Tag: Migration

 

Jordan’s Compact Approach to the Syrian Refugee Influx: What the World Can Learn – Podcast with Minister Imad Fakhoury and Cindy Huang

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As we mark World Refugee Day, it is increasingly clear that there is a desperate need to fill the gap between short-term humanitarian response and long-term development need. Jordan’s Minister of Planning and International Cooperation Imad Fakhoury and CGD senior policy fellow Cindy Huang join the CGD podcast to discuss an innovative solution: refugee compacts.

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 A Global Skills Partnership combines training funded by donors with pre-agreed arrangements for qualified graduates to work temporarily overseas, usually in the donor country. This paper shows through one hypothetical example how a GSP for a specific sector (nursing) financed by a specific donor (the UK) delivering training in a specific country (Malawi) addresses critical nursing shortages in both countries.

What Economists Can Learn from the Mariel Boatlift, Part Two: Answering Questions about Our Research

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Last week I blogged about a research discovery. An influential study had found that a 1980 wave of Cuban refugees into Miami, known as the Mariel Boatlift, had caused the wages of workers there to fall dramatically. In a new paper co-released by CGD and the National Bureau of Economic Research, my co-author and I revealed that large shifts in the racial composition of the underlying survey data could explain most or all of the same fall in wages. The author of the previous study, George Borjas, raised two substantive questions about our research, which I answer briefly in this post.

Three Lessons for G7 Leaders on Refugees – Podcast with IRC's David Miliband

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The location for this year's G7 Summit, in the Sicilian coastal city of Taormina, is a reminder that Italy's shores are a frontline for refugees making the perilous journey across the Mediterranean from North Africa and the Middle East. For the summit dignitaries who will attend, IRC's David Miliband has some advice on how to address the refugee crisis, which he shares in this edition of the CGD Podcast.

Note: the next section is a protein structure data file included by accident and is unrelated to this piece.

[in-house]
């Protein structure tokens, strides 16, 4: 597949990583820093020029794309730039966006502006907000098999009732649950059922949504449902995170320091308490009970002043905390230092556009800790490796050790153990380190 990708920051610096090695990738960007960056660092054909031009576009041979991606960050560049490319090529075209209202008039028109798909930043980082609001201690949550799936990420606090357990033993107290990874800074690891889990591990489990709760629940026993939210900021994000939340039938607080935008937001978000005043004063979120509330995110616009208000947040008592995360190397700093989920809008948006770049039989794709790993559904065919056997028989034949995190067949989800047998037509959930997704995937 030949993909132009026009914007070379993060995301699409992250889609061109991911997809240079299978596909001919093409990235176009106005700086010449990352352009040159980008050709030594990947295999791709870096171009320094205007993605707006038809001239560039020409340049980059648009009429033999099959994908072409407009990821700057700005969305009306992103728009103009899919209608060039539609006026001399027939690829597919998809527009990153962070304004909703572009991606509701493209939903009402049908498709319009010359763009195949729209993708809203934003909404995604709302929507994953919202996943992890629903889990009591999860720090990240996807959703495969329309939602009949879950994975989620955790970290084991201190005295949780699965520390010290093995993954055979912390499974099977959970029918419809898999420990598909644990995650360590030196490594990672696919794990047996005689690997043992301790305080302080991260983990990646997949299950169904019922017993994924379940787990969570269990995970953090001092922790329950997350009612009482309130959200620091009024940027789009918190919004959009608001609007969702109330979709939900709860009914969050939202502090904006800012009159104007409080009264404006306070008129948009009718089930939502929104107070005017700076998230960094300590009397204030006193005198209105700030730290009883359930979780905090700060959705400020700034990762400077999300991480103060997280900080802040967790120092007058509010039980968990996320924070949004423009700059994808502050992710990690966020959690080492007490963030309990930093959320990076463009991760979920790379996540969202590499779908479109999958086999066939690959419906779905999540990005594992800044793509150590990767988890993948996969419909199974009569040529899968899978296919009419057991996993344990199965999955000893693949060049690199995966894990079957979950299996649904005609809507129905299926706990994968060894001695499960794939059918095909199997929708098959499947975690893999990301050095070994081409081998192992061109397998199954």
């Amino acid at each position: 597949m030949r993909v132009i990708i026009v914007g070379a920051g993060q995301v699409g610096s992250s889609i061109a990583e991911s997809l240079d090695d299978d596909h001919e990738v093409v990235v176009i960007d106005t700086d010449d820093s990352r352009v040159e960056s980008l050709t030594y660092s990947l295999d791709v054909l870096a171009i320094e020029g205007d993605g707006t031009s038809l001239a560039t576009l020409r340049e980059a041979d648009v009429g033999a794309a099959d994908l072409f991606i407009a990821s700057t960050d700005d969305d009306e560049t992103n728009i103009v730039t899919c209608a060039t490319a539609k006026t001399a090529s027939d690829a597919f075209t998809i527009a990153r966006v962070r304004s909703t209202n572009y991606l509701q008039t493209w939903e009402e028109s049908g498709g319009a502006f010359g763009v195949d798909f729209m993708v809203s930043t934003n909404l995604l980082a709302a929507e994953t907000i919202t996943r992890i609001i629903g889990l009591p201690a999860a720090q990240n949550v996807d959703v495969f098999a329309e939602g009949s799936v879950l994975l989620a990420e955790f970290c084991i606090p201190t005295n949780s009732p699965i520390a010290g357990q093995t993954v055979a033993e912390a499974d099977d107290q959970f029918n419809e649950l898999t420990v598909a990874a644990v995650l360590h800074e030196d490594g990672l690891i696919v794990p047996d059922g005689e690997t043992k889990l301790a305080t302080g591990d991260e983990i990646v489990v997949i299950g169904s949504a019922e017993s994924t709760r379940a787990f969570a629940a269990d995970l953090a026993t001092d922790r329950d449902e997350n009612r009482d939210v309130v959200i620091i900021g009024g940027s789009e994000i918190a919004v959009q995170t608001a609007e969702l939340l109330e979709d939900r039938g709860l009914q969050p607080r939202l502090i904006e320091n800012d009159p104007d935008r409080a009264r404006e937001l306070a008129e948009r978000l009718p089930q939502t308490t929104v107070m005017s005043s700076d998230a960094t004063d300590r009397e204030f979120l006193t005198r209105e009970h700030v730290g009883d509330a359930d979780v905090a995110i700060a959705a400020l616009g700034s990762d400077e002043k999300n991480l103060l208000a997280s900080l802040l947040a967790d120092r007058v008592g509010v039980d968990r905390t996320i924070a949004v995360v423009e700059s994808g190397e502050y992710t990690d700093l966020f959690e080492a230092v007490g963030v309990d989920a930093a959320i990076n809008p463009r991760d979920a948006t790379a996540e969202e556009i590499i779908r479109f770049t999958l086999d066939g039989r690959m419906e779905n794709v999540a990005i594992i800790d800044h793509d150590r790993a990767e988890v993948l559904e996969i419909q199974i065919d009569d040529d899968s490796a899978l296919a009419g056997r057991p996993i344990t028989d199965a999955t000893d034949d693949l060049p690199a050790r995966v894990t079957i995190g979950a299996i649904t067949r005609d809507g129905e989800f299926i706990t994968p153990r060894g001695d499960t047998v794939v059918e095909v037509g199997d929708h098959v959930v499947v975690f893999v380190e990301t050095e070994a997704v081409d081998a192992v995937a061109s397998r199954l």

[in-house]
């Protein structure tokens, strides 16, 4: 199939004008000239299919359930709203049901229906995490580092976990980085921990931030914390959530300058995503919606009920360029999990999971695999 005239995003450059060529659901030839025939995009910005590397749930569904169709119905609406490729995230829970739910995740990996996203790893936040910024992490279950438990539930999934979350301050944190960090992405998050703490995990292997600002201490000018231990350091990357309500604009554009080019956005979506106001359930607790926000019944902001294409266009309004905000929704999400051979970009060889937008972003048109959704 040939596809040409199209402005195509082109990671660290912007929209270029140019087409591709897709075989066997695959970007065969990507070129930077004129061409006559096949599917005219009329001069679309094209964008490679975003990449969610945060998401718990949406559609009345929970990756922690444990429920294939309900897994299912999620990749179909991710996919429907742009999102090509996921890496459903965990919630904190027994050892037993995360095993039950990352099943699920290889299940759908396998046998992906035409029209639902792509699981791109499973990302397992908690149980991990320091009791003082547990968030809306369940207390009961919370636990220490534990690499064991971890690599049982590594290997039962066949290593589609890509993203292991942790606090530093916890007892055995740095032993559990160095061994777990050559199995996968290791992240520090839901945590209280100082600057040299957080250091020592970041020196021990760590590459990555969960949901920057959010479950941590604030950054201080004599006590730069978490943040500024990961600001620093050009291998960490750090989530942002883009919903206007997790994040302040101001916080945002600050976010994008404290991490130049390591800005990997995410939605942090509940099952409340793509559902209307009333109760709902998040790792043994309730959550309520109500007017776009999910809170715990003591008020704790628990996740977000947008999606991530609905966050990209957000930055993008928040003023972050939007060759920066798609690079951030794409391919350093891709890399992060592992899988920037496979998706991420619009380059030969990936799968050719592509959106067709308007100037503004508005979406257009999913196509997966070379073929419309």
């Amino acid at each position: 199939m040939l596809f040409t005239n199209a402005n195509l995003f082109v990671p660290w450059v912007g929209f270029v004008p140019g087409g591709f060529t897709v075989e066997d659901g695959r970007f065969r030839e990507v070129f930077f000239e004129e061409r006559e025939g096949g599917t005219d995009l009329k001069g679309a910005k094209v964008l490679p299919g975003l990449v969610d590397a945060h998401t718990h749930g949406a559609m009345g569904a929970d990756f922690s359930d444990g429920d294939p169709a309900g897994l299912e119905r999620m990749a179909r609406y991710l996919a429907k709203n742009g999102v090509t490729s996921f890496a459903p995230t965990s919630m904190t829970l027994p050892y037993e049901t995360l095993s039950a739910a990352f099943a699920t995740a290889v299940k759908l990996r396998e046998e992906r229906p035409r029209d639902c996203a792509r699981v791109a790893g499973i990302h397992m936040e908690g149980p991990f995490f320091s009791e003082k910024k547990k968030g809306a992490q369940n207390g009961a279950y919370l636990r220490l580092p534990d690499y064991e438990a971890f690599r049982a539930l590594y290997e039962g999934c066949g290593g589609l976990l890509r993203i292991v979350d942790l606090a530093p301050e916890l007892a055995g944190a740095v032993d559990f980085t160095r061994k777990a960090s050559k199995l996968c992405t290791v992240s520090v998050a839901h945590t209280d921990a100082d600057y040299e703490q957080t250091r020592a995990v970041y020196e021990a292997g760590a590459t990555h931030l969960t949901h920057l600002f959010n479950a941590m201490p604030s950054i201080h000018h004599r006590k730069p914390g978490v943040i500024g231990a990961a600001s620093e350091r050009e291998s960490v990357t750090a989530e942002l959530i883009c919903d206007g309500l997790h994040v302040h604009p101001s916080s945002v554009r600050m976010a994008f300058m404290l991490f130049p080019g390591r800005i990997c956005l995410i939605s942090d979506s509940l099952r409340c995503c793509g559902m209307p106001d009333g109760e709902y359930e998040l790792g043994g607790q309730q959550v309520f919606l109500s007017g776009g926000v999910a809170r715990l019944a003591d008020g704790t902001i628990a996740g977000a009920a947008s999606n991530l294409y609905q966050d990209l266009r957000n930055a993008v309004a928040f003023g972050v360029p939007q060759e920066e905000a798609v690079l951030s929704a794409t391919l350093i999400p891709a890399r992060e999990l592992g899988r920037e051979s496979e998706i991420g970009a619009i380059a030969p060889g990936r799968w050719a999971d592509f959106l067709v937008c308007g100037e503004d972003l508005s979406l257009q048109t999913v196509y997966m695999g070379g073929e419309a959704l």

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An influential strand of research has tested for the effects of immigration on natives’ wages and employment using exogenous refugee supply shocks as natural experiments. Several studies have reached conflicting conclusions about the effects of noted refugee waves such as the Mariel Boatlift in Miami and post-Soviet refugees to Israel. As a whole, the evidence from refugee waves reinforces the existing consensus that the impact of immigration on average native-born workers is small, and fails to substantiate claims of large detrimental impacts on workers with less than high school.

Bridging the Humanitarian-Development Divide: Three Priorities from Three Global Leaders

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How can the world find realistic, workable solutions to bridge the divide between humanitarian response and development assistance? This question was front and center at a high-level discussion, co-hosted by CGD and the International Rescue Committee (IRC), in the run up to last week’s Spring Meetings. The event marked the launch of a new CGD-IRC report, which puts forth one emerging solution to the refugee crisis—compact agreements between host governments and development and humanitarian actors. The discussion featured three global leaders on the frontline of today’s displacement challenge: Jordan’s Minister of Planning and International Cooperation Imad Fakhoury, World Bank CEO Kristalina Georgieva, and IRC President and CEO David Miliband. Here are three takeaways.

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